1. I’ve never seen one (except in photos), the only way I can see these things really taking off-or making money in the US, would be to have a small fleet (fleet maybe 20), driving the US, out on the trails, etc., giving test drives answering questions etc.. It is easy to say “tough” it is tougher to demonstrate toughness. With that said, if these 4x4s turn out to be tough, and are built to last, for the MSRP they’d pushing, I think they’ll sell a “*&^(pot” full. In any case, they may have the effect of keeping the other mfg’s prices in check. I have zero doubt if the Troller were for sale in the US, I’d buy one. After for bought Troller (one no BS tough Off Road 4×4), they [ford] suddenly ‘designed” a revolutionary new vehicle, the Bronco! Automatic trans-okay for soccer moms, but for an Off Road, vehicle give me a manual-If I were to give any advice to these guys, I’d say, “Do not drop the manual, even before you start selling….” Let’s face it, these guys aren’t going to knock off Jeep in year one, two, or three, they’ll be selling to budget minded off road user, these guys love manuals.

  2. This is certainly not my thing, but I do wish them luck. It be nice to see some more variety in the US market.

  3. While the one test result I can find for it shows the thing crashing decently, it seems like there is very low chance this will get anything approaching satisfactory marks in a crash test in the US as the testing equipment appears to be drastically different in height/composition. That is, if it even can be reasonably made to comply with our standards for equipment or emissions. Also, it was withdrawn from sale in Europe coming up on a decade ago for a reason.

    The manual is probably a license built unit from Hyundai, which means it could easily be an old Chrysler unit from the mid 90s.

  4. This is one of those – it depends – buys. I am fairly comfortable with the specs and I don’t have a problem buying Russian per se. My concern is parts availability. You’re not going to get ball joints or a new clutch from RockAuto. Radiator hose? Fan belt? What if Aunt Betty gets drunk again and backs into it in the driveway like she did with cousin Phil’s Buick? Can you get a fender and control arms?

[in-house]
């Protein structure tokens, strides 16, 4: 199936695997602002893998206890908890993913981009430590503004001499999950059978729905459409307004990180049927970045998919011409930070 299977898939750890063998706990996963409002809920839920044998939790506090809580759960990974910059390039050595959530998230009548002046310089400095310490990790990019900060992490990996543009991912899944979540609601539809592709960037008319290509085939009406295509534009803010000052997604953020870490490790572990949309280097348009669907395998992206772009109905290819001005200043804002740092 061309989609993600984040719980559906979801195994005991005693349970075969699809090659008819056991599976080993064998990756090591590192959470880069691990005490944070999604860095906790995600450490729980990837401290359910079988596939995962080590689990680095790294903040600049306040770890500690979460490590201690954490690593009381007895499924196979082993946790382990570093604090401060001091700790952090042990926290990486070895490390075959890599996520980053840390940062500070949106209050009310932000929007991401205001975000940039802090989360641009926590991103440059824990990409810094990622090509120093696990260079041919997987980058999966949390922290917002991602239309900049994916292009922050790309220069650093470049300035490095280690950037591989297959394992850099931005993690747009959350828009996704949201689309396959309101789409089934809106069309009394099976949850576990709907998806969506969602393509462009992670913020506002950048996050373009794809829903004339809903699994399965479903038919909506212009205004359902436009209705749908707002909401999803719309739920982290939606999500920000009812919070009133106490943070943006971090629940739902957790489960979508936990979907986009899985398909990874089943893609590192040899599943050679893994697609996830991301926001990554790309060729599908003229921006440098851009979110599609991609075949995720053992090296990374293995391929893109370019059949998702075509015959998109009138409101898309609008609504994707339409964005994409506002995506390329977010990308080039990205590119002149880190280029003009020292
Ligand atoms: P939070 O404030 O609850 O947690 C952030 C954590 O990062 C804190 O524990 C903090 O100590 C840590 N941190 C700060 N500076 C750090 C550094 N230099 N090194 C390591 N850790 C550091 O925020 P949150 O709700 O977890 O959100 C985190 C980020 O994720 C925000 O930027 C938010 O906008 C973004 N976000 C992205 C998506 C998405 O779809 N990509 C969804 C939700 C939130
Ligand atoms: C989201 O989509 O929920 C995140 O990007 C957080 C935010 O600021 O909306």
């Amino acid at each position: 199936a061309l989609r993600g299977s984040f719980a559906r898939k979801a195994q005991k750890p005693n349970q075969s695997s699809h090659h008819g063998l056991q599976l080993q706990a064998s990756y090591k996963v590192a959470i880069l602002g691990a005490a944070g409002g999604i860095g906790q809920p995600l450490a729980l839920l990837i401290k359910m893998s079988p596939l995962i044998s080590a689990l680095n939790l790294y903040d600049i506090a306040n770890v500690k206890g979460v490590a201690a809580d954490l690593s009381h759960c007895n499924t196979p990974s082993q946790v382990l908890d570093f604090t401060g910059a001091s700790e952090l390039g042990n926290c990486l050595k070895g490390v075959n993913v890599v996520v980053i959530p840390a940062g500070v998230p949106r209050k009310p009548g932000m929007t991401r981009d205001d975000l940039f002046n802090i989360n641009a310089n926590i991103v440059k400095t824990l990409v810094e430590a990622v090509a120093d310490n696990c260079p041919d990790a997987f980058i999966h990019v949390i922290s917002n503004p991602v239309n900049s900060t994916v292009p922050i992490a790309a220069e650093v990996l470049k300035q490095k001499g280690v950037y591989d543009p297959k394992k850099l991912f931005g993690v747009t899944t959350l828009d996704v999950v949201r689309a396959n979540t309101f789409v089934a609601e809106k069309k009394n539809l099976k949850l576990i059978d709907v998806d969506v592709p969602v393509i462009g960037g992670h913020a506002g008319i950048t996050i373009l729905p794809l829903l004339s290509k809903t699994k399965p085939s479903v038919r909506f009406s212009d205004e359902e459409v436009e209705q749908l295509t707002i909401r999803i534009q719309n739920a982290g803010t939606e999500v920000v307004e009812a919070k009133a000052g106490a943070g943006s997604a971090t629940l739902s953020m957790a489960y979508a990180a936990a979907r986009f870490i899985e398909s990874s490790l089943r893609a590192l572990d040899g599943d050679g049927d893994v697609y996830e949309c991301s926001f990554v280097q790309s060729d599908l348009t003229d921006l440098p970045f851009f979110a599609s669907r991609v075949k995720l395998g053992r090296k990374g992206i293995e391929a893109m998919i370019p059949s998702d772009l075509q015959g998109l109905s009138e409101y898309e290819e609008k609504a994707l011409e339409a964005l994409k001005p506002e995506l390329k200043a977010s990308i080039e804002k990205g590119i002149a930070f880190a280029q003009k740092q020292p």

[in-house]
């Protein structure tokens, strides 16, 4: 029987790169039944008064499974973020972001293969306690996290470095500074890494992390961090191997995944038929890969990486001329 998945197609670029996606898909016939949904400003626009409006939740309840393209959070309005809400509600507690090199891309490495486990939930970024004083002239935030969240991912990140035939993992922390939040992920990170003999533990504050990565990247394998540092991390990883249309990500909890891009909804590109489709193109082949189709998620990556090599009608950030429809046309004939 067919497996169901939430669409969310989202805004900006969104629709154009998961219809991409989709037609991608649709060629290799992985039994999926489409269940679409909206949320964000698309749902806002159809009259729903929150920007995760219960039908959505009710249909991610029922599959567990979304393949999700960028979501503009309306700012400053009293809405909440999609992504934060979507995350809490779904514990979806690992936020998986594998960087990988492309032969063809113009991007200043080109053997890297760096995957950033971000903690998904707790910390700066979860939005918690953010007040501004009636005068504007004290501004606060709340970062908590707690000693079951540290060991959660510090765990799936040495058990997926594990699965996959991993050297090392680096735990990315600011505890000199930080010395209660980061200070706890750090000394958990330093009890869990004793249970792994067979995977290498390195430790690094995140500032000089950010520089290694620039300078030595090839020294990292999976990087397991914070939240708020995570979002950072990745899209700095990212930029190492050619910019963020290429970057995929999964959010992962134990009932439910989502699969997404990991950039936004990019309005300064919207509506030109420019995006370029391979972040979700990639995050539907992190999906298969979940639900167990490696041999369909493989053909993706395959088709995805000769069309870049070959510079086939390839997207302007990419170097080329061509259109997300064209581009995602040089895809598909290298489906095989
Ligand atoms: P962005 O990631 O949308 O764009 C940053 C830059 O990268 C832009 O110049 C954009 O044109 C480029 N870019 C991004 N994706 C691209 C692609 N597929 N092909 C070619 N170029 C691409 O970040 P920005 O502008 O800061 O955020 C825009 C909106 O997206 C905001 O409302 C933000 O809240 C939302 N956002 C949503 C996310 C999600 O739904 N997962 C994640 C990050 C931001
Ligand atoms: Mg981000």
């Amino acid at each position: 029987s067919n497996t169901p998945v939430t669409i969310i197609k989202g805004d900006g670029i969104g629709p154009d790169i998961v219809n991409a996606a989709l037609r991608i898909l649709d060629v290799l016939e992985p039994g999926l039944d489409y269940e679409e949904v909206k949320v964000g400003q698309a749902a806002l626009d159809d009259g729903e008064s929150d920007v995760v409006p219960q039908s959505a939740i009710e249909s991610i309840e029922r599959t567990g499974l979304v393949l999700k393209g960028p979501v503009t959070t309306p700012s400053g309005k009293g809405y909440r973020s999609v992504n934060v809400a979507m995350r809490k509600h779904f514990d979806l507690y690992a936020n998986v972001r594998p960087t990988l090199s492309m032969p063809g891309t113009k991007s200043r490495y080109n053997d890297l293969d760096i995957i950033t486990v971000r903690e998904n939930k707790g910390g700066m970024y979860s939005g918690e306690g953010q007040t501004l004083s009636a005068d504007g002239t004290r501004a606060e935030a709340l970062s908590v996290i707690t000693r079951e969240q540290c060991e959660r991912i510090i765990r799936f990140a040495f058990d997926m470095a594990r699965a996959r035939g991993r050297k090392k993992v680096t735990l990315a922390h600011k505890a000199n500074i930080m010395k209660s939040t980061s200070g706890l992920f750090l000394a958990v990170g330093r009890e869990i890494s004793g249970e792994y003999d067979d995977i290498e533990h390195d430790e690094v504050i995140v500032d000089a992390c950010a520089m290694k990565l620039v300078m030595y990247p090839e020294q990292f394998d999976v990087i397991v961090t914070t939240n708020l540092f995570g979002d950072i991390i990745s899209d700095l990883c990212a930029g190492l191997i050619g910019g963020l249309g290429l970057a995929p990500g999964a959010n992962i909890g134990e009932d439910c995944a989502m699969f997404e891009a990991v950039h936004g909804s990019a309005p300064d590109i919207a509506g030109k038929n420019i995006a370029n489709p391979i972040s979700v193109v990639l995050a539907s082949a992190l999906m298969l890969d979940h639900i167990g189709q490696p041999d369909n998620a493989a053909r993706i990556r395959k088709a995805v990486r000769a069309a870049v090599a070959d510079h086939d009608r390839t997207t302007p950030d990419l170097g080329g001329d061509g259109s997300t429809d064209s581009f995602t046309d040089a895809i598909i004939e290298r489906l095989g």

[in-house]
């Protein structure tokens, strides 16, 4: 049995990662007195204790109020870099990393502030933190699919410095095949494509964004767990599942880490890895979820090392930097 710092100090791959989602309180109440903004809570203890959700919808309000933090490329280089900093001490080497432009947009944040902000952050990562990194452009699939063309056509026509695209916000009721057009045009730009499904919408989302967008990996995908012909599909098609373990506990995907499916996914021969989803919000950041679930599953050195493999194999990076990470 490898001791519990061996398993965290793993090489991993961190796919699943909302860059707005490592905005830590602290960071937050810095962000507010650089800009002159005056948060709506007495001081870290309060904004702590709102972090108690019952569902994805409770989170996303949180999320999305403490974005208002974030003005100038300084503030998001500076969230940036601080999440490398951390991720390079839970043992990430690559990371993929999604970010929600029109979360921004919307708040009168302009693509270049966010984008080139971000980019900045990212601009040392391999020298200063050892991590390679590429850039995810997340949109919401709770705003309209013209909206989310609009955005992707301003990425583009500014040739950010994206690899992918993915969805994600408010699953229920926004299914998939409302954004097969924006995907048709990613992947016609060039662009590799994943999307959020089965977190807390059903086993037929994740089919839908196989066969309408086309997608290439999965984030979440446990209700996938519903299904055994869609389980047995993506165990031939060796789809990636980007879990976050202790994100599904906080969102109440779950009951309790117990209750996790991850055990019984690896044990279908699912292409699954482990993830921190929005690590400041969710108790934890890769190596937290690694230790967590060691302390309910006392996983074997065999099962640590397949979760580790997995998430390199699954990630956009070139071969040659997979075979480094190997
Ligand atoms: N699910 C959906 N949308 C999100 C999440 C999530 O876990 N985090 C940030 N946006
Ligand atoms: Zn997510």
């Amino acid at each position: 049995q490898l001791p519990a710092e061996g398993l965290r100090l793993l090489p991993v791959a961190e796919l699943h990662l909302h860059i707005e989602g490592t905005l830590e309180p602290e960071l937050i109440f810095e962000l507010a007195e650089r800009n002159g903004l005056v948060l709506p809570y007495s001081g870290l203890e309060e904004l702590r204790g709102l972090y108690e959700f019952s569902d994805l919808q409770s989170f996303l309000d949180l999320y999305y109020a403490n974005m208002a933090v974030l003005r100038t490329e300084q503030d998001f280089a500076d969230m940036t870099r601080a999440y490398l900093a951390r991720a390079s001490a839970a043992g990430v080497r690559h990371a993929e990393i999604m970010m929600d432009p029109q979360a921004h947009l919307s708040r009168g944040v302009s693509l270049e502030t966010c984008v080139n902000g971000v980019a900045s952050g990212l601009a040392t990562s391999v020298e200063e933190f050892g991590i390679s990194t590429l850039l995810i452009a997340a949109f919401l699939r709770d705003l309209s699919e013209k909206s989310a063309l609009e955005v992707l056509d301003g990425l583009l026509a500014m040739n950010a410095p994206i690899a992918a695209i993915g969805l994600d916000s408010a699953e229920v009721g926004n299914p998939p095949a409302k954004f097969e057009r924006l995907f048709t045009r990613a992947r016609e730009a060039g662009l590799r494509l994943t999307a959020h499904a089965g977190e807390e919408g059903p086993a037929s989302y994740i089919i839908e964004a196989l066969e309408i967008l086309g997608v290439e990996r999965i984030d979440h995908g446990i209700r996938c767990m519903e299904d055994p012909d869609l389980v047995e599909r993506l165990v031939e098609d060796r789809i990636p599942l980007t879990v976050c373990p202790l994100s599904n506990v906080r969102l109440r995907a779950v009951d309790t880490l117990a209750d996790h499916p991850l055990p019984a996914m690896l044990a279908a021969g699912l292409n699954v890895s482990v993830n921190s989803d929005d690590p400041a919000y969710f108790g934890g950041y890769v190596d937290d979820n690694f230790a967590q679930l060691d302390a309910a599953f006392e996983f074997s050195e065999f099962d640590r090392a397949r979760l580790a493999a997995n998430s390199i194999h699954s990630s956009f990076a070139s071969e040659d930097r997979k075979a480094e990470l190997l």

You are going to be dependent on the dealer and he is going to be dependent on his supply chain. Will UAZ be maintaining a U.S. warehouse? The lack of a domestically-stored stockpile of parts was a huge problem for people foolish enough to buy French cars in the early 60’s and more recently for people who bought certain Korean major appliances from a specific company (not LG) only a few years ago. If the part you need is not already in the U.S., you can just whistle until the order gets to the home office, picked up from the factory, put on a ship, clears customs, and eventually gets sent by USPS to your dealer who will certainly call you instantly.

    So I am maybe a third year buyer, if the omens are good by then.

    1. Everything you say is correct, and everything you say will be taken into consideration by most people who would even show the slightest signs of serious interest in this car. That is why it is so hard to penetrate a new marked.

      Most Jalopniks want to be used car buyers, but moan about the lack of options they won’t buy new either. It’s not that I disagree with or mock them, I’m in the same line, but it’s a difficult conundrum to solve.

      Can they survive three years of barely any sales?

  5. If someone figures out how to put a v8 in these for $30,000, there will be a line around the block for years. Especially with a manual transmission and shift on the fly 4wd.